Tobacco smoking has been related to the majority of cancers [119]. Despite there is no direct biological relation between smoking and meat consumption, we found a strong and linear relation between these variables. It has been previously demonstrated that cigarette smoking was associated with unhealthy patterns of dietary factors, including higher intake of total energy, total fat, saturated fat, cholesterol and alcohol, and lower intake of polyunsaturated fat, fiber, vitamin C, vitamin E, and beta-carotene [120]. Interestingly, opposite associations were found in relation to fruit and vegetable consumption, with increasing intake associated with lower prevalence of smokers. Smoking habit can be part of a general unhealthy lifestyle that would also affect dietary habits and food choices, including excess of meat intake. Another finding reported in this meta-analysis, namely the association between meat consumption and lower educational status, could support the aforementioned hypothesis. Education level has been associated to cancer risk [121]. Lower educated individuals may be less aware of health issues related to certain behaviors including smoking habits and poor diet quality. In addition, lower education is a proxy of lower socio-economic status, which is also associated with poor health due to lack of resources and economic constraints. Among other possible confounders that have been associated to cancer risk and unhealthy behaviors [122], alcohol resulted only partially related with meat or fruit and vegetable consumption.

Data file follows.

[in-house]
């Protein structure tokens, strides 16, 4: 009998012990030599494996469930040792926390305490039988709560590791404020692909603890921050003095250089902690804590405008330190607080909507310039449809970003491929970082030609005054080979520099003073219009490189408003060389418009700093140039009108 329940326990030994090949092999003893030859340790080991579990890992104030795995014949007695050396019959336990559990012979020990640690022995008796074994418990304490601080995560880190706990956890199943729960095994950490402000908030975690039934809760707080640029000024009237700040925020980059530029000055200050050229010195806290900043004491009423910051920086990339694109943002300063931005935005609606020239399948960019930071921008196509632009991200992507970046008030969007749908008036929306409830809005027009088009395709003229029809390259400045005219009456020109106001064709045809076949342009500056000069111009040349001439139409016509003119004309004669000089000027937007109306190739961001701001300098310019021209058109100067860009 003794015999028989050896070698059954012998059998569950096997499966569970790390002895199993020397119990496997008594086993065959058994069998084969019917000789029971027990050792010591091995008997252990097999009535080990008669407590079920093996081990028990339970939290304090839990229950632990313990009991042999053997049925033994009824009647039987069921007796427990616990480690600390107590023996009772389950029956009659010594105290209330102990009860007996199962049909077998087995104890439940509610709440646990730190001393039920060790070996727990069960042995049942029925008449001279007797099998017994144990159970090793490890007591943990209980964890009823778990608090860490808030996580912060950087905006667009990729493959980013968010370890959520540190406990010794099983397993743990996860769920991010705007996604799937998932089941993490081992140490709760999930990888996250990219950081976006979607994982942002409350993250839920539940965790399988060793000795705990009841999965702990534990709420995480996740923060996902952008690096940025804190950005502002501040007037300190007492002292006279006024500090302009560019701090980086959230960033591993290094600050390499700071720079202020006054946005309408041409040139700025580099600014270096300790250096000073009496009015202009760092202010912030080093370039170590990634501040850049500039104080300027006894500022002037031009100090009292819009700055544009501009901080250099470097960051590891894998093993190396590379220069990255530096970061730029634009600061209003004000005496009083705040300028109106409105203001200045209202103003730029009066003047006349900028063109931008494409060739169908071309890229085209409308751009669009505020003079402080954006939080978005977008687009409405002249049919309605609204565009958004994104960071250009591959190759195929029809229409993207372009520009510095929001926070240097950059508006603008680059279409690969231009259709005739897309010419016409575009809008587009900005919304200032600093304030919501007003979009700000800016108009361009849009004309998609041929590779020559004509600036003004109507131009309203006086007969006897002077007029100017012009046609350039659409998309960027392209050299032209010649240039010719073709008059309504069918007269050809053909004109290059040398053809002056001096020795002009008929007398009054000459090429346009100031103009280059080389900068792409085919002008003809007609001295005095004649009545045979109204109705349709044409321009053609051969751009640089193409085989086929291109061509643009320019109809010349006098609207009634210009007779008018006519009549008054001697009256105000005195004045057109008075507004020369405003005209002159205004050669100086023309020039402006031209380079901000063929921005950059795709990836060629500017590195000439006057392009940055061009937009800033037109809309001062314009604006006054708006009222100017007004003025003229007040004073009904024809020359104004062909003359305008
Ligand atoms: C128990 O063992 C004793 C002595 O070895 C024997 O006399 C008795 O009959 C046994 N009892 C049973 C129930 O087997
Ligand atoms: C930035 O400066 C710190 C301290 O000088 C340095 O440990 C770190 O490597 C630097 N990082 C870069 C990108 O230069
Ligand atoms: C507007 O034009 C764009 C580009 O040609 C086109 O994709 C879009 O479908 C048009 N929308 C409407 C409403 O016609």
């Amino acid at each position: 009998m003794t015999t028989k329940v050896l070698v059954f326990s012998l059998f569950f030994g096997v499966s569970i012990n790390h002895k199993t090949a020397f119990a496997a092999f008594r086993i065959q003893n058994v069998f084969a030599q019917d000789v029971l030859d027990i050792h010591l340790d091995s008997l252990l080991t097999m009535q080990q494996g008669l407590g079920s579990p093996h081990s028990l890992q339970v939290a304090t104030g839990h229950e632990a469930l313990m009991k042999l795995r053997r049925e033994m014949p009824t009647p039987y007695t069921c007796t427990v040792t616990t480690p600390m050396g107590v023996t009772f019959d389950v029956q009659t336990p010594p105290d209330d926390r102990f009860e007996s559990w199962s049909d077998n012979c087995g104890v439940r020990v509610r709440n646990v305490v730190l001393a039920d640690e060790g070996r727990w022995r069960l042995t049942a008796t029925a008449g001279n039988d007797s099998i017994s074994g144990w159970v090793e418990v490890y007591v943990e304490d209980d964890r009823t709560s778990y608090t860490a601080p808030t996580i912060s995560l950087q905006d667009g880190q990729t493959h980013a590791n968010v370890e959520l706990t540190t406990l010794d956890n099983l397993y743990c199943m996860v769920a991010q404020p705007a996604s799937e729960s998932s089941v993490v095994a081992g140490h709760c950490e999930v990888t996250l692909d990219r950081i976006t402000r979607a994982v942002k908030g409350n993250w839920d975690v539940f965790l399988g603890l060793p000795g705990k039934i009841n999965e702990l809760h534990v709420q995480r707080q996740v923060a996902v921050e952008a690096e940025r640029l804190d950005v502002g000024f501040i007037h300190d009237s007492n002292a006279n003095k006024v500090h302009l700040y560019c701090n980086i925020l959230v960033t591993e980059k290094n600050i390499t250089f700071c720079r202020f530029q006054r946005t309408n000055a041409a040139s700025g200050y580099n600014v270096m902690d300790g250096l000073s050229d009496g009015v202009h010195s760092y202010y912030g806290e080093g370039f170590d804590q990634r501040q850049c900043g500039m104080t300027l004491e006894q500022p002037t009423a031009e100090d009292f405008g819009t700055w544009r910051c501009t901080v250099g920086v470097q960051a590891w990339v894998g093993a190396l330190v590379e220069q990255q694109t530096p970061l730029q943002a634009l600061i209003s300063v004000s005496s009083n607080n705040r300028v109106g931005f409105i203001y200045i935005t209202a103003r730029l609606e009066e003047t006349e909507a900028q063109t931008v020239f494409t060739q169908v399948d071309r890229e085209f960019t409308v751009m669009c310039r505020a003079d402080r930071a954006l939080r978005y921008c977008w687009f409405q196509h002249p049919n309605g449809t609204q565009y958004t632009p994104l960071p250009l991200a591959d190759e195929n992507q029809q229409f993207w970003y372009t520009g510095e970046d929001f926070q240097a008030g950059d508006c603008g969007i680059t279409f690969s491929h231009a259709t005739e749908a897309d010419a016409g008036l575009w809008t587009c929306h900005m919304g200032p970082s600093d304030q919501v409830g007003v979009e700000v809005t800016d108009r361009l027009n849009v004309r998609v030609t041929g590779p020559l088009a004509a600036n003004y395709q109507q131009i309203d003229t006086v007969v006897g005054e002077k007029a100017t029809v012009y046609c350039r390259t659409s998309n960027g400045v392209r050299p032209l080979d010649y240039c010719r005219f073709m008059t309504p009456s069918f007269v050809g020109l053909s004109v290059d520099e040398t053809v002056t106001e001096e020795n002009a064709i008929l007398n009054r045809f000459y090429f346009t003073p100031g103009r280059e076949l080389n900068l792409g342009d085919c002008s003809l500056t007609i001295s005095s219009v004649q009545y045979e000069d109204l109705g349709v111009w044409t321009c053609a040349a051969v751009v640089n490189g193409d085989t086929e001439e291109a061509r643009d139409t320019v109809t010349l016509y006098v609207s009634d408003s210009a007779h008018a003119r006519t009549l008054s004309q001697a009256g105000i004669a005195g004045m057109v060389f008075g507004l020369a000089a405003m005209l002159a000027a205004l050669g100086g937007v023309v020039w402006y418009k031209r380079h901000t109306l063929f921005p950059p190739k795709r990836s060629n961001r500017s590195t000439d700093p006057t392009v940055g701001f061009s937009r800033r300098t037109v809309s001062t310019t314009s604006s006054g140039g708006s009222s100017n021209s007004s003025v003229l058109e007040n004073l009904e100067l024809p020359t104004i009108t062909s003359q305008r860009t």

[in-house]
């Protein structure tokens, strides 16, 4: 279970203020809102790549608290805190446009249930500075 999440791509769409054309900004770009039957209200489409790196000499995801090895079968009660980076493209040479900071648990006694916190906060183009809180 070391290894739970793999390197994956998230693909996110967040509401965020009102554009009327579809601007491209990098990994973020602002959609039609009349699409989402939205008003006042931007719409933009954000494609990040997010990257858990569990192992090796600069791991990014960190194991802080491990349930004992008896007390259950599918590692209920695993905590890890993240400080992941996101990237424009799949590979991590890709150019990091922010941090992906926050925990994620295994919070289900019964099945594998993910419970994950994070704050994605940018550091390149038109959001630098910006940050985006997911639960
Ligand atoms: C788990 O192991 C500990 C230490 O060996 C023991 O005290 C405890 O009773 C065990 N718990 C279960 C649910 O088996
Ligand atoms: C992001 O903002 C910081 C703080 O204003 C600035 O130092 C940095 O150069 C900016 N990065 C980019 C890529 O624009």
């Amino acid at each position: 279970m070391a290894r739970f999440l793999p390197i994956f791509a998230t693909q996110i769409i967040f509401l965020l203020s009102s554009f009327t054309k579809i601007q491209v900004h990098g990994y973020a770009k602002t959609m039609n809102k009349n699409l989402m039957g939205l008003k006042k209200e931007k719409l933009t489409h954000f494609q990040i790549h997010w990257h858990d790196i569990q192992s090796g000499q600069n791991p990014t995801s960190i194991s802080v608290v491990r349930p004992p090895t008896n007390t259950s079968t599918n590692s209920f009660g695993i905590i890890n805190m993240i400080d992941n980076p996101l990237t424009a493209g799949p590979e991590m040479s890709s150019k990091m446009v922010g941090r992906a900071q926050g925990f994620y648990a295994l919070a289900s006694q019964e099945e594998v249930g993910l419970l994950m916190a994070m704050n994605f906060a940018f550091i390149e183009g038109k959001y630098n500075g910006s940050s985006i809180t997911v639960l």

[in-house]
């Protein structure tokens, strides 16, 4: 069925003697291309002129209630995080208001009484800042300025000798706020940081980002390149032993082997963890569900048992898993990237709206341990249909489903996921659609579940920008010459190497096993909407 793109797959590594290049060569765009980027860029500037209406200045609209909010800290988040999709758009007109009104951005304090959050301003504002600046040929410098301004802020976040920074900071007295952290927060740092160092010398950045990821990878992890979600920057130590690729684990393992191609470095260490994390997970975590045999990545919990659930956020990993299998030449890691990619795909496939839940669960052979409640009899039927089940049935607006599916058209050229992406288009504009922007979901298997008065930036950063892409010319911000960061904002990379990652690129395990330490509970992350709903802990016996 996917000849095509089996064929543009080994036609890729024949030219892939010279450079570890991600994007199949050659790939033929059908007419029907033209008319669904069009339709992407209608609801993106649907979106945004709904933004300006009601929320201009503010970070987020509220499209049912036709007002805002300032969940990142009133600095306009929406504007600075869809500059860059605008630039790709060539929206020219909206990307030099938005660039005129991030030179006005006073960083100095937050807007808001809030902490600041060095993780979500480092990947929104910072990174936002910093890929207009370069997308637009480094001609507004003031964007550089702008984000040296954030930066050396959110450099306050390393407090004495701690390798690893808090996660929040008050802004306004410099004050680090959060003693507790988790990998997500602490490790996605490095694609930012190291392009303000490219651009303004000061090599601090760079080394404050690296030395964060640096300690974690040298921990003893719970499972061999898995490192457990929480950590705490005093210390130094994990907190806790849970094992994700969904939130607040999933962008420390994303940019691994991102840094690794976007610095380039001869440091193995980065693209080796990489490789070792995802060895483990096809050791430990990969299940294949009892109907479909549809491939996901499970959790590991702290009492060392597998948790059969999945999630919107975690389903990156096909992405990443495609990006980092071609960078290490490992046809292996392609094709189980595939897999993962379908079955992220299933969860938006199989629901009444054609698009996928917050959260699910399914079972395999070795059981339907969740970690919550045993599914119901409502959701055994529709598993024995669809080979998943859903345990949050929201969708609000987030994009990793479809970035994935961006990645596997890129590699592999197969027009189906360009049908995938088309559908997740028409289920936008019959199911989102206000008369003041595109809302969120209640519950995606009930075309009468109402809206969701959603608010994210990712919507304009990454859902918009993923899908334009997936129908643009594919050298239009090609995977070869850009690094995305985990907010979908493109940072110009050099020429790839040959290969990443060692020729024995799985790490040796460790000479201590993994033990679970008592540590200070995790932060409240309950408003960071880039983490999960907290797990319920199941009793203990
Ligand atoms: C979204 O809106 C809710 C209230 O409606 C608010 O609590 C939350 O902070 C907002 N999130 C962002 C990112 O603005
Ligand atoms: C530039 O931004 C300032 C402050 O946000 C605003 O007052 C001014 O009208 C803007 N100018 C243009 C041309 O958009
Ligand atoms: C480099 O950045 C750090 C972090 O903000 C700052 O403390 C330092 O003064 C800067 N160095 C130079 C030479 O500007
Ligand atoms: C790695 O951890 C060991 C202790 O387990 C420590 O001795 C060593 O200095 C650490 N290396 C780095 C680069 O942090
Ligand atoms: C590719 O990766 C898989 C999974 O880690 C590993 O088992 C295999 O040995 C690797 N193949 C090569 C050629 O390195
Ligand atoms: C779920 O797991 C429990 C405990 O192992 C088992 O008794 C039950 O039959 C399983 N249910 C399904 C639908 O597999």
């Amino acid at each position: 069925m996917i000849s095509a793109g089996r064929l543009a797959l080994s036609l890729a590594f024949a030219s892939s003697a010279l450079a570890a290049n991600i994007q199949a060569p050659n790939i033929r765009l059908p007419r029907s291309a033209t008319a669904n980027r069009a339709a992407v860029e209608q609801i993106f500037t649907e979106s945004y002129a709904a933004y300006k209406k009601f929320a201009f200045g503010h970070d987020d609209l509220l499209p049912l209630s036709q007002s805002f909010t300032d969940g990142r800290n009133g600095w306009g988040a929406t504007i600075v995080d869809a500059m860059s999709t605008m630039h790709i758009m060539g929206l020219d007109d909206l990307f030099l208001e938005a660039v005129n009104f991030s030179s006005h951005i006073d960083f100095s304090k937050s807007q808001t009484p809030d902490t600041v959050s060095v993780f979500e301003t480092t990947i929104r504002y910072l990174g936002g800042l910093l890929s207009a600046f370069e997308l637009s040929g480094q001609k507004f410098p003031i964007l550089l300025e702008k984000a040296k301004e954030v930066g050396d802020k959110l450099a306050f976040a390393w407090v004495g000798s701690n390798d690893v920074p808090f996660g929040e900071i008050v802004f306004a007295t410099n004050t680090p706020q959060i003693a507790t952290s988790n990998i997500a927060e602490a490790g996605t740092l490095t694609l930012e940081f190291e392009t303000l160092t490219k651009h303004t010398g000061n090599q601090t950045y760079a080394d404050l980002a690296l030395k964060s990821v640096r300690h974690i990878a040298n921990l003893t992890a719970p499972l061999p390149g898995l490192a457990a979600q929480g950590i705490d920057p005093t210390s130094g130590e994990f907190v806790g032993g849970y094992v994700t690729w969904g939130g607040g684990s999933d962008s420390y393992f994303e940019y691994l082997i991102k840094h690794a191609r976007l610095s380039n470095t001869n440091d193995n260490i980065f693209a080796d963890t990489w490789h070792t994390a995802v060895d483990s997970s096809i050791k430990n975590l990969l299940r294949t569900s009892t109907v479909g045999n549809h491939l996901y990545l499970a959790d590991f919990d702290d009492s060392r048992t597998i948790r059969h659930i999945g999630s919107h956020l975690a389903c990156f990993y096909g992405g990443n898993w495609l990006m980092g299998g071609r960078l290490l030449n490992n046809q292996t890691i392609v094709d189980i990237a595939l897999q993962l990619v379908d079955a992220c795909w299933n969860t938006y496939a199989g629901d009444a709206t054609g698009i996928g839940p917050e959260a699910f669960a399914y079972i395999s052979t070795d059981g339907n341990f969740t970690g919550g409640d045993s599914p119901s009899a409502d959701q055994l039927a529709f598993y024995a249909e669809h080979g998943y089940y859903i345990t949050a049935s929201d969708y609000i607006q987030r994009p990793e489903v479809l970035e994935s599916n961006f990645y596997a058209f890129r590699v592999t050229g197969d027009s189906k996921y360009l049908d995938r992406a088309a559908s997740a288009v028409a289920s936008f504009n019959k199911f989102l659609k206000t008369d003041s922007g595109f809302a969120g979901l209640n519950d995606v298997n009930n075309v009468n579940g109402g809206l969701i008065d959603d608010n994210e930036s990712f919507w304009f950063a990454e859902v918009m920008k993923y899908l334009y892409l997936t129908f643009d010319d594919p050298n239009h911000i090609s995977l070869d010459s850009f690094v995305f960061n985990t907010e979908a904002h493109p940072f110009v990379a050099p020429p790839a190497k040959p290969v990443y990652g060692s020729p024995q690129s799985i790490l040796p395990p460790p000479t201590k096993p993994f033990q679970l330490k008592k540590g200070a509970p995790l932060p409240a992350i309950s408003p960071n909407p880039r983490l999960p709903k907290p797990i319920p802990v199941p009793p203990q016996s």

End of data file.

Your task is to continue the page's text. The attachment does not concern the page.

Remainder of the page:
Another important confounding factor/effect modifier may be related to cultural and geographical aspects, as suggested by the stronger association between meat consumption and colorectal cancer risk in US than European studies [123]. Interestingly, differences of cancer risk between US and non-US cohorts have been recently shown also in relation to other foods, for instance eggs [124]. We tested this hypothesis by stratifying the analyses by sex and geographical area of the cohorts. As a result, certain differences were found, for instance red meat intake associated with physical activity and intake of fruit only in US cohorts (despite some other observations relied only on a limited number of cohorts); moreover, associations for weight, educational, and smoking status were stronger in US than in non-US cohorts.